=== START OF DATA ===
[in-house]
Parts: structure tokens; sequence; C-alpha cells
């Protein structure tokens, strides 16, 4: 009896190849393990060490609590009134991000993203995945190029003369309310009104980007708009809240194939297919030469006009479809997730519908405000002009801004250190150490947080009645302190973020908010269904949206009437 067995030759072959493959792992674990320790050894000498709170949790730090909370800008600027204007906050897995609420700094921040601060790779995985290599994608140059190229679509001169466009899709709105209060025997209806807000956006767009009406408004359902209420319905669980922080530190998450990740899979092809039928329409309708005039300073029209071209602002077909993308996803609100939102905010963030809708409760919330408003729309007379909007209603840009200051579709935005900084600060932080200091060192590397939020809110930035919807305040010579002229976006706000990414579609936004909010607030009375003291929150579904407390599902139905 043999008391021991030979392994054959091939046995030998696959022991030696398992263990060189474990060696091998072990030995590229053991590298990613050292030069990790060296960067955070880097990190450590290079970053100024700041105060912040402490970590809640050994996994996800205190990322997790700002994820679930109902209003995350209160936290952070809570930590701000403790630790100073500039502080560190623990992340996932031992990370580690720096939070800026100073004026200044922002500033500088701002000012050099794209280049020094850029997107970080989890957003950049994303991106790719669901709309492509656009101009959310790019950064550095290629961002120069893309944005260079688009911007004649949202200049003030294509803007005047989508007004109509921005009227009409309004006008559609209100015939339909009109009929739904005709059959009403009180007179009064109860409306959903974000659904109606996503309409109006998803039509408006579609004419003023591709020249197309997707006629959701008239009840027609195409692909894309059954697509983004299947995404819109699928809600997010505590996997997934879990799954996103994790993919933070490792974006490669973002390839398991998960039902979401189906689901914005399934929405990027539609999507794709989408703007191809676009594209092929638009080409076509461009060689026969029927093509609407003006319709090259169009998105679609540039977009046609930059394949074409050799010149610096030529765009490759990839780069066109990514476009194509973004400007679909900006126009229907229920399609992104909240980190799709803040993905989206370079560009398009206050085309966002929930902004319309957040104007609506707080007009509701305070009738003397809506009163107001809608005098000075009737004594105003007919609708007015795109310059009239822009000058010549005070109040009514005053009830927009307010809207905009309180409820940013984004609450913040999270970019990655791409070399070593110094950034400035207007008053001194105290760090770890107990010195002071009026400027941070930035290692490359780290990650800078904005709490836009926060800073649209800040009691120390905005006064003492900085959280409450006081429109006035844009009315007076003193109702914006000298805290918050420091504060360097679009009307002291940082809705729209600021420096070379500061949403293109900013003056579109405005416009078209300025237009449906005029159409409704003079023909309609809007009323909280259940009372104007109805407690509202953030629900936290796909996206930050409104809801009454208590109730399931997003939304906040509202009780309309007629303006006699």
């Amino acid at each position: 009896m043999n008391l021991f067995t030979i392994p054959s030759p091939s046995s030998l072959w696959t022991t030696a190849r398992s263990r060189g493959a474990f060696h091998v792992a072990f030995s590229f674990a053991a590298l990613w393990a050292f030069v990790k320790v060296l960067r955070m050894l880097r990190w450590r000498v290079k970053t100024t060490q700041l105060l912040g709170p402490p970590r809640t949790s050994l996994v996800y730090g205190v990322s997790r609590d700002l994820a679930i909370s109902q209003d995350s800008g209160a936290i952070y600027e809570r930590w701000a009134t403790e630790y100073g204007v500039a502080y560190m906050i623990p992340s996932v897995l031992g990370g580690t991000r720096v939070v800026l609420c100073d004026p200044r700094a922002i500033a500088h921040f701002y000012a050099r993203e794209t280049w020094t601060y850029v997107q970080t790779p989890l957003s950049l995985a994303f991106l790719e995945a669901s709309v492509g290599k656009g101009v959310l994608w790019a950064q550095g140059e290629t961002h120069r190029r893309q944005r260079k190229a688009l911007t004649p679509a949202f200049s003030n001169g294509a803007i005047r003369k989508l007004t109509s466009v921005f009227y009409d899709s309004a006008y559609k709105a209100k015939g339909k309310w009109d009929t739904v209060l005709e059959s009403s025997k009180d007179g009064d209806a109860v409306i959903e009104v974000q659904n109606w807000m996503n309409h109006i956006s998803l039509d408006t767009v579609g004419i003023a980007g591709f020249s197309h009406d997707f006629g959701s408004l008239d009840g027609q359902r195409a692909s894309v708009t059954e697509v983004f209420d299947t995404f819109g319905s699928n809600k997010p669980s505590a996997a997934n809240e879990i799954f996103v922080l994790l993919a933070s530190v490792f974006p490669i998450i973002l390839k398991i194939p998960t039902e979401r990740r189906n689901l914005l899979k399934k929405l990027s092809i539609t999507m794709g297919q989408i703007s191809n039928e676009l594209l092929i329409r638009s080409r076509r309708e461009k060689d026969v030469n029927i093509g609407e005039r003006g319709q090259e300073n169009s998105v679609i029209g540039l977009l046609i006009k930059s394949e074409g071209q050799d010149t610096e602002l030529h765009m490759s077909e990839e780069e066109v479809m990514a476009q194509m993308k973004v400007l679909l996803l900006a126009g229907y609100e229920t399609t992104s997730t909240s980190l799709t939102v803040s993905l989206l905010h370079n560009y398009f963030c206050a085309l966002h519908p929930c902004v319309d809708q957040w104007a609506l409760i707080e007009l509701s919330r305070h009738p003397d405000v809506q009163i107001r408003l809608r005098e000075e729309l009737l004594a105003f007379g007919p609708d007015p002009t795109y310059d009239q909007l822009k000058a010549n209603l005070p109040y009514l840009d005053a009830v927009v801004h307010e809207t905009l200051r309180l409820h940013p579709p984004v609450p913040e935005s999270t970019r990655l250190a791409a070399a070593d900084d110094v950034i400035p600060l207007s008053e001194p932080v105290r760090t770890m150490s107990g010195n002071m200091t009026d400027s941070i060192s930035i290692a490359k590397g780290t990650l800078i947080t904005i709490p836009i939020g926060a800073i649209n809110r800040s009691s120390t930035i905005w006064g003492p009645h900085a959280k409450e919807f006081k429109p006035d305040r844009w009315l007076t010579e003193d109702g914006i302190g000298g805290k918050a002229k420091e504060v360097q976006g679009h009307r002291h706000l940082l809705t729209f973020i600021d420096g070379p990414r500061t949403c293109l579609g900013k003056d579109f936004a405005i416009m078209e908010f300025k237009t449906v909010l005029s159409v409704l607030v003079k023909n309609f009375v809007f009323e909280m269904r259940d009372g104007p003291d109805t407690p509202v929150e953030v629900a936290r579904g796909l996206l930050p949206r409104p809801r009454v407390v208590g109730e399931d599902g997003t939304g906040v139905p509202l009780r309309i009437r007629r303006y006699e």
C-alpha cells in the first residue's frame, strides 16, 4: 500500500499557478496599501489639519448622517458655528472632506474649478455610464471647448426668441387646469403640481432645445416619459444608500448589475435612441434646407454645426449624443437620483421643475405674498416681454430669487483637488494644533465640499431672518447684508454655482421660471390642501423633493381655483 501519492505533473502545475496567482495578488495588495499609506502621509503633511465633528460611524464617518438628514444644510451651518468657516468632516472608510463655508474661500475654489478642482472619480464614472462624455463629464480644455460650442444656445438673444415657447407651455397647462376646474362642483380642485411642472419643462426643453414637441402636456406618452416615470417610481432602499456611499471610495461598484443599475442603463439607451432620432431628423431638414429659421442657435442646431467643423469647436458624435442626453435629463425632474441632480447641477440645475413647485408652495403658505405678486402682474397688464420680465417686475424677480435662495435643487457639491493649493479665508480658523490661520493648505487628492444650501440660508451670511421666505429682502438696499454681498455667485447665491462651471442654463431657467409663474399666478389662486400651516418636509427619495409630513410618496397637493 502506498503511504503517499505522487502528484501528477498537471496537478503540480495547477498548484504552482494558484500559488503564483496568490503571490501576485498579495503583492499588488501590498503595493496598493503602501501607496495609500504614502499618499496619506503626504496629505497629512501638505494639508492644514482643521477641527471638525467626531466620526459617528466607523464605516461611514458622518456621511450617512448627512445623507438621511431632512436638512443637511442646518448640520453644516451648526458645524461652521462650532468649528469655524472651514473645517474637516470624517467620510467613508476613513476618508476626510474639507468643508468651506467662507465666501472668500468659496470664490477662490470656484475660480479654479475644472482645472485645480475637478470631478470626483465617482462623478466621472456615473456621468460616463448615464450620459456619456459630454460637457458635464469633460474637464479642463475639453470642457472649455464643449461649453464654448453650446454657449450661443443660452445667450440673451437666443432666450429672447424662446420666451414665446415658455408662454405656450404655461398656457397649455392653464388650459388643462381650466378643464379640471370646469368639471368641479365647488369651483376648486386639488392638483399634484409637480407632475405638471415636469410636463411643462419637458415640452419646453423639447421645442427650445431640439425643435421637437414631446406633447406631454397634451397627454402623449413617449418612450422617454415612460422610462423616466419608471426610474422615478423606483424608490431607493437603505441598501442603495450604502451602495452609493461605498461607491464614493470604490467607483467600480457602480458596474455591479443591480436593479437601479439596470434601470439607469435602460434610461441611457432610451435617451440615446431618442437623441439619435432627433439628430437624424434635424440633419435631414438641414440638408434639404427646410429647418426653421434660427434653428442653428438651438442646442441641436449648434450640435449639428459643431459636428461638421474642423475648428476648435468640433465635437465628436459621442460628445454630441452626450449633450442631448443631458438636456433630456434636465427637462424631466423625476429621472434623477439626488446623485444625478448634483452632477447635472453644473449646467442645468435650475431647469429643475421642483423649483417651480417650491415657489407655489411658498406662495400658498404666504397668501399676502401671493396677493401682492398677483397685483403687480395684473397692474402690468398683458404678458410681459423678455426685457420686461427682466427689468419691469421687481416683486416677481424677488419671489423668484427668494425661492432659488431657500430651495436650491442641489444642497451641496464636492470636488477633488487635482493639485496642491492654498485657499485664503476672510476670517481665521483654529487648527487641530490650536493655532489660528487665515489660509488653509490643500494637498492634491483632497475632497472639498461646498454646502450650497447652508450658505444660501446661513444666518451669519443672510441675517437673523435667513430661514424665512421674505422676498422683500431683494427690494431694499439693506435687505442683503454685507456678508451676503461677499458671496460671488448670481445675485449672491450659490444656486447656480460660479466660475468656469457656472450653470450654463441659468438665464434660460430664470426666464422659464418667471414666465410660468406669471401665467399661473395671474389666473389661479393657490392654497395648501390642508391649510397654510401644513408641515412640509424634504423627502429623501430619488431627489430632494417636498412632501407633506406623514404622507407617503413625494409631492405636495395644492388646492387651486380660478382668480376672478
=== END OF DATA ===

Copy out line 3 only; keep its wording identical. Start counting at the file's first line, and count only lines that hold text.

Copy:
């Protein structure tokens, strides 16, 4: 009896190849393990060490609590009134991000993203995945190029003369309310009104980007708009809240194939297919030469006009479809997730519908405000002009801004250190150490947080009645302190973020908010269904949206009437 067995030759072959493959792992674990320790050894000498709170949790730090909370800008600027204007906050897995609420700094921040601060790779995985290599994608140059190229679509001169466009899709709105209060025997209806807000956006767009009406408004359902209420319905669980922080530190998450990740899979092809039928329409309708005039300073029209071209602002077909993308996803609100939102905010963030809708409760919330408003729309007379909007209603840009200051579709935005900084600060932080200091060192590397939020809110930035919807305040010579002229976006706000990414579609936004909010607030009375003291929150579904407390599902139905 043999008391021991030979392994054959091939046995030998696959022991030696398992263990060189474990060696091998072990030995590229053991590298990613050292030069990790060296960067955070880097990190450590290079970053100024700041105060912040402490970590809640050994996994996800205190990322997790700002994820679930109902209003995350209160936290952070809570930590701000403790630790100073500039502080560190623990992340996932031992990370580690720096939070800026100073004026200044922002500033500088701002000012050099794209280049020094850029997107970080989890957003950049994303991106790719669901709309492509656009101009959310790019950064550095290629961002120069893309944005260079688009911007004649949202200049003030294509803007005047989508007004109509921005009227009409309004006008559609209100015939339909009109009929739904005709059959009403009180007179009064109860409306959903974000659904109606996503309409109006998803039509408006579609004419003023591709020249197309997707006629959701008239009840027609195409692909894309059954697509983004299947995404819109699928809600997010505590996997997934879990799954996103994790993919933070490792974006490669973002390839398991998960039902979401189906689901914005399934929405990027539609999507794709989408703007191809676009594209092929638009080409076509461009060689026969029927093509609407003006319709090259169009998105679609540039977009046609930059394949074409050799010149610096030529765009490759990839780069066109990514476009194509973004400007679909900006126009229907229920399609992104909240980190799709803040993905989206370079560009398009206050085309966002929930902004319309957040104007609506707080007009509701305070009738003397809506009163107001809608005098000075009737004594105003007919609708007015795109310059009239822009000058010549005070109040009514005053009830927009307010809207905009309180409820940013984004609450913040999270970019990655791409070399070593110094950034400035207007008053001194105290760090770890107990010195002071009026400027941070930035290692490359780290990650800078904005709490836009926060800073649209800040009691120390905005006064003492900085959280409450006081429109006035844009009315007076003193109702914006000298805290918050420091504060360097679009009307002291940082809705729209600021420096070379500061949403293109900013003056579109405005416009078209300025237009449906005029159409409704003079023909309609809007009323909280259940009372104007109805407690509202953030629900936290796909996206930050409104809801009454208590109730399931997003939304906040509202009780309309007629303006006699």